Whilst we don’t advocate choosing certain diets over others, as a rule, it’s absolutely true that some foods support the needs of our ageing bodies, better than others.
You might never have considered food as medicine, but menopause is the time to try a different approach.
Turmeric has many beneficial properties. It’s anti-inflammatory, antiseptic and great for digestive disorders. For menopausal women, its super-power lies in being ideal for supporting sleep. Use as part of a smoothie, or in a dark hot chocolate for a nurturing, gentle way to help ease insomnia.
Not just a pretty face, this fruit is FULL of skin supporting Vitamin C, keeping your immunity balanced and immune system stable.
Further to that, the juice in the seeds contain ellagic acid and punicalagin. According to Fitness magazine, the first is a polyphenol compound that fights damage from free radicals; the second is a super nutrient that helps your preserve your stores of collagen, the subdermal connective tissue that makes skin look smooth and plump.
Menopause can often cause issues with eyesight – flashing visual disturbances, sensitivity to light and decreased vision. Bilberry’s are amazing in that they help augment cell generation, primarily Rhopsodins, which are light sensitive cells present in the eyes.
They’re not easy to find but Bilberry tea can be found at many health food stores.
A study of menopausal women, published in 2007, showed that 2 tablespoons of ground flaxseed mixed into cereal, juice, or yogurt twice a day cut their hot flashes in half, and reducing the intensity of their hot flashes also dropped by 57%.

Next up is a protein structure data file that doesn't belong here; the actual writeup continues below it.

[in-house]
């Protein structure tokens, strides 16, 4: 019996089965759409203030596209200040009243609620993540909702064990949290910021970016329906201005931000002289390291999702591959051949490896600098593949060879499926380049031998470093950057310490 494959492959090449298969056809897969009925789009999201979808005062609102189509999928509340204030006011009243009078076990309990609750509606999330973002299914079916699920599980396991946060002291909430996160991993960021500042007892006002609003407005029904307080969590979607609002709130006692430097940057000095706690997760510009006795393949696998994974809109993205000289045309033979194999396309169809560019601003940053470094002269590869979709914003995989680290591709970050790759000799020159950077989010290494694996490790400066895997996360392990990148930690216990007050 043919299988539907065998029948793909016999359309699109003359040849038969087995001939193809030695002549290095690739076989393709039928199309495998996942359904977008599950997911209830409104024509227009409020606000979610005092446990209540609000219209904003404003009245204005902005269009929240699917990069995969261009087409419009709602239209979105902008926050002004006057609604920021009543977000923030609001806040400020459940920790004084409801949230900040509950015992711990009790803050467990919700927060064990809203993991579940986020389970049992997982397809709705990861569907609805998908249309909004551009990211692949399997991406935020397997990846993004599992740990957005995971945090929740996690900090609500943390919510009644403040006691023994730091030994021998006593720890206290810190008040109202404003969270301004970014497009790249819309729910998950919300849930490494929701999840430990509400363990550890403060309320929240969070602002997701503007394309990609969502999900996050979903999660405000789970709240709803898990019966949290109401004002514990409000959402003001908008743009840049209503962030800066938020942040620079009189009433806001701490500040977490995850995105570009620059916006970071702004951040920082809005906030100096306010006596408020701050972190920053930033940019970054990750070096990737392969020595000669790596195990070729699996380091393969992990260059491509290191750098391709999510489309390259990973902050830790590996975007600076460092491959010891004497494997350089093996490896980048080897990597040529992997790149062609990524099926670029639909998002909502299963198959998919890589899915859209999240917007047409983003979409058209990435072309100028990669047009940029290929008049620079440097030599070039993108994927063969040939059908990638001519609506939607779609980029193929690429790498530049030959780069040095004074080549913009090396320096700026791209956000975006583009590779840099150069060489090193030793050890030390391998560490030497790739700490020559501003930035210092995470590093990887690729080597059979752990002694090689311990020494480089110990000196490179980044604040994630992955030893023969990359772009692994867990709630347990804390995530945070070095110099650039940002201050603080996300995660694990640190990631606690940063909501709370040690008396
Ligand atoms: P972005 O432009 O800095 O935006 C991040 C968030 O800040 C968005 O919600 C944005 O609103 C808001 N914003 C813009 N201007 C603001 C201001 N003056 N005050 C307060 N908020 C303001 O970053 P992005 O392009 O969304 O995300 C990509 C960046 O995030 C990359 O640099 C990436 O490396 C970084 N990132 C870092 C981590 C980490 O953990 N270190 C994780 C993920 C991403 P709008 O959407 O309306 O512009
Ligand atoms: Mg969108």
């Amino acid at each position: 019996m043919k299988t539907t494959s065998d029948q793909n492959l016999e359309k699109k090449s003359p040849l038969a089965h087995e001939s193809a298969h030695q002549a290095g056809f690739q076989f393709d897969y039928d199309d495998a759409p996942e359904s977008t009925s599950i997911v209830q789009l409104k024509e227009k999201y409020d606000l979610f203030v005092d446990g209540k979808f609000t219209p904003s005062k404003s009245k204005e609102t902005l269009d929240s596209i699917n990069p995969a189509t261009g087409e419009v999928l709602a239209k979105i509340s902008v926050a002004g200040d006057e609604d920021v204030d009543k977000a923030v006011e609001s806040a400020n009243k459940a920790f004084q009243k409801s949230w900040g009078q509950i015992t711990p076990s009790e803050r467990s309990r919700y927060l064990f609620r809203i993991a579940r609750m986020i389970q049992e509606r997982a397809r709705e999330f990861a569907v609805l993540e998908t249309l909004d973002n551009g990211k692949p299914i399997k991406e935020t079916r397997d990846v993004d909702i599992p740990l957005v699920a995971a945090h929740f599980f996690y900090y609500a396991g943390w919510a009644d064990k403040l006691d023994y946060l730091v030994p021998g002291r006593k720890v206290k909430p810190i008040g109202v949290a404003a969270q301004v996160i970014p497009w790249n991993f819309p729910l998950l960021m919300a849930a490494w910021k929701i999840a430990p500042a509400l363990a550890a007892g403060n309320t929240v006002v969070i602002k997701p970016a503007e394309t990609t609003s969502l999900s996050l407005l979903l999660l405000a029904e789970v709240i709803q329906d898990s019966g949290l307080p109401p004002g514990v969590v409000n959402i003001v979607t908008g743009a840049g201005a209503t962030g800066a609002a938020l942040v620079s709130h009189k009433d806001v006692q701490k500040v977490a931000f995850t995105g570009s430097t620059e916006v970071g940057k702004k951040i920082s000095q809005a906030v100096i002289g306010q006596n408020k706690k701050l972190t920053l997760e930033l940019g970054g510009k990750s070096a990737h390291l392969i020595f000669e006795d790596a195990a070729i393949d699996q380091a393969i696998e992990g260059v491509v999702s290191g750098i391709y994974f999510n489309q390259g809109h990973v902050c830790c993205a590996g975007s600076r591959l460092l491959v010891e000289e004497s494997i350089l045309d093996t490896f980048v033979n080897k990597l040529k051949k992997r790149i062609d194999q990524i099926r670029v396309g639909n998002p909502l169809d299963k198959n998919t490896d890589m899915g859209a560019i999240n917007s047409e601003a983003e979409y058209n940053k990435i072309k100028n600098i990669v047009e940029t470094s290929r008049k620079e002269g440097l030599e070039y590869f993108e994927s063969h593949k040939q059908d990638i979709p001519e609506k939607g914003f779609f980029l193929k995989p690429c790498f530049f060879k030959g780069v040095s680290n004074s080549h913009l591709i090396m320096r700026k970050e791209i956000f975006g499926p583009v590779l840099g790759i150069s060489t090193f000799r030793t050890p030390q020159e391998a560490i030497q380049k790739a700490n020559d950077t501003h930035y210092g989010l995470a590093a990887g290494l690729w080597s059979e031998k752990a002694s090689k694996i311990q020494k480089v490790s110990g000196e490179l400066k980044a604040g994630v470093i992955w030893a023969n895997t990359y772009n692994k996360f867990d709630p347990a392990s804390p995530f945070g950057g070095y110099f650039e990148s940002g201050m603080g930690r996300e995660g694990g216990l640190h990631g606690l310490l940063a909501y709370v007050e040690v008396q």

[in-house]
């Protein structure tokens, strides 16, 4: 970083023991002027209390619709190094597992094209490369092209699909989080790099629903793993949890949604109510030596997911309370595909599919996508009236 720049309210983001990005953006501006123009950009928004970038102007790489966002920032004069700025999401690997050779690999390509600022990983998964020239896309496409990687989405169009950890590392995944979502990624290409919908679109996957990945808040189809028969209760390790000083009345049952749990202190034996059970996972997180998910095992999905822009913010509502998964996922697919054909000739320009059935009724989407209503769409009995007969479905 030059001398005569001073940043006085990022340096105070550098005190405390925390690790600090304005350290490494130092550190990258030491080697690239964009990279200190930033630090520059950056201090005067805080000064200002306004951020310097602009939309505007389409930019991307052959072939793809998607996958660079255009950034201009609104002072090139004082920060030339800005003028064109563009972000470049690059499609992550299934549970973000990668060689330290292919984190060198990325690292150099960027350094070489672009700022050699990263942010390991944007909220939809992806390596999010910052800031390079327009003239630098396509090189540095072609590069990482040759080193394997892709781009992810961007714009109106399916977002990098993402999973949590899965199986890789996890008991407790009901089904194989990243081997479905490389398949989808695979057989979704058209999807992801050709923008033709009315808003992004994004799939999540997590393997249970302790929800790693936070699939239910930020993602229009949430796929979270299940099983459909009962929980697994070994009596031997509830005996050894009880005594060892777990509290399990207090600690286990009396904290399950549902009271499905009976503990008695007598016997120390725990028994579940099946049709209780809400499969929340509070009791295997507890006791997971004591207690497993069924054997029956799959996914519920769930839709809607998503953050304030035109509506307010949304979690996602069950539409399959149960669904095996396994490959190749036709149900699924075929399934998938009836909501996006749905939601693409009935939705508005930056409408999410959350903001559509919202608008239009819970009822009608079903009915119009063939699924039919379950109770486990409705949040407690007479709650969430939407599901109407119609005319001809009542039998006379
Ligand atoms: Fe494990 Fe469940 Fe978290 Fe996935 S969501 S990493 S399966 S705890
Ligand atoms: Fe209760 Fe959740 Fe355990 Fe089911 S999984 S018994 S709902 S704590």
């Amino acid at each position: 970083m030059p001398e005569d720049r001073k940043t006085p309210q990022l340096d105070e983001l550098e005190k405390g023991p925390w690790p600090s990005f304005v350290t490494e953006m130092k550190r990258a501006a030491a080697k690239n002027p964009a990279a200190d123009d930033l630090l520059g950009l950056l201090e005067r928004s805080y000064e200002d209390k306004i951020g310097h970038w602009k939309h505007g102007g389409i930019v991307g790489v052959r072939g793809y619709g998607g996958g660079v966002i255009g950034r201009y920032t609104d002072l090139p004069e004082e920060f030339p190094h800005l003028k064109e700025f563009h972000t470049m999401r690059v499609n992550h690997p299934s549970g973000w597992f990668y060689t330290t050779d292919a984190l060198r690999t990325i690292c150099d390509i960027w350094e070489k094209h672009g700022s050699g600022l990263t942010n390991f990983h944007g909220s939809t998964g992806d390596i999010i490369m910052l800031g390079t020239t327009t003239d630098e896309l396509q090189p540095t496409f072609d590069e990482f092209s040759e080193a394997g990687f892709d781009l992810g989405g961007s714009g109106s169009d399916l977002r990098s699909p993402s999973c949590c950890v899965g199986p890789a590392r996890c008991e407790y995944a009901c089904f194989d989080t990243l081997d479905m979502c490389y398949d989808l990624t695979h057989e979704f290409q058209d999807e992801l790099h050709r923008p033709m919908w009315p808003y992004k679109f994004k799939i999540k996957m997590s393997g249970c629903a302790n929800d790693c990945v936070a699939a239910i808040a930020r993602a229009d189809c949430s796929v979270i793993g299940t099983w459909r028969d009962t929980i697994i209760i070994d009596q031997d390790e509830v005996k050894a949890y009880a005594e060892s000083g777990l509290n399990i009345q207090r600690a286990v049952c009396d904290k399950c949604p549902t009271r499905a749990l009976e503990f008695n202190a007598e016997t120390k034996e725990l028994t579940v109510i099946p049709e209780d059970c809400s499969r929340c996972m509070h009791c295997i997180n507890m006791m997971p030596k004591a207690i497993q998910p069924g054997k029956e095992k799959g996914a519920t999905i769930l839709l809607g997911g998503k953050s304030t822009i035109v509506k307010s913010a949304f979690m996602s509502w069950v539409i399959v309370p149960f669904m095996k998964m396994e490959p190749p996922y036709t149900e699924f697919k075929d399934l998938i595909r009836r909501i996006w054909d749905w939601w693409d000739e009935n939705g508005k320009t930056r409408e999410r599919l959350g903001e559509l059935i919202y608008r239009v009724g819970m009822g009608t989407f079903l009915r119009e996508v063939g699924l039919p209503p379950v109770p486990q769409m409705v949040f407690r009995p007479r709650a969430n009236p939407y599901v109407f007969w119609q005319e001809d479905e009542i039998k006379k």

Try flaxseed for one week to see a difference
Fig Nutritional Benefits:
Figs are surprisingly brilliant for for many reasons – not least being high in fiber and a good source of several essential minerals, including magnesium, manganese, calcium (which promotes bone density), copper, and potassium (which helps lower blood pressure), as well as vitamins, principally K and B6.
The key point there is the calcium. A woman’s bone density drops rapidly from the menopause – the more you get, the better. The magnesium can can also help with sleep issues and low mood.
It has to be fresh, but pineapples are reported to have naturally pain killing properties – ideal for those starting to struggle with aches and pains, as well as conditions like arthriti
Depression and forgetfulness are key markers of the menopause. Oily fish that is high in DHA (docasal hexaenoic acid ) is key to help the building blocks of the brain work effectively, producing enough serotonin to keep depression, anxiety and memory issues at bay.
Try salmon, mackerel, fresh tuna, anchovies, and trout.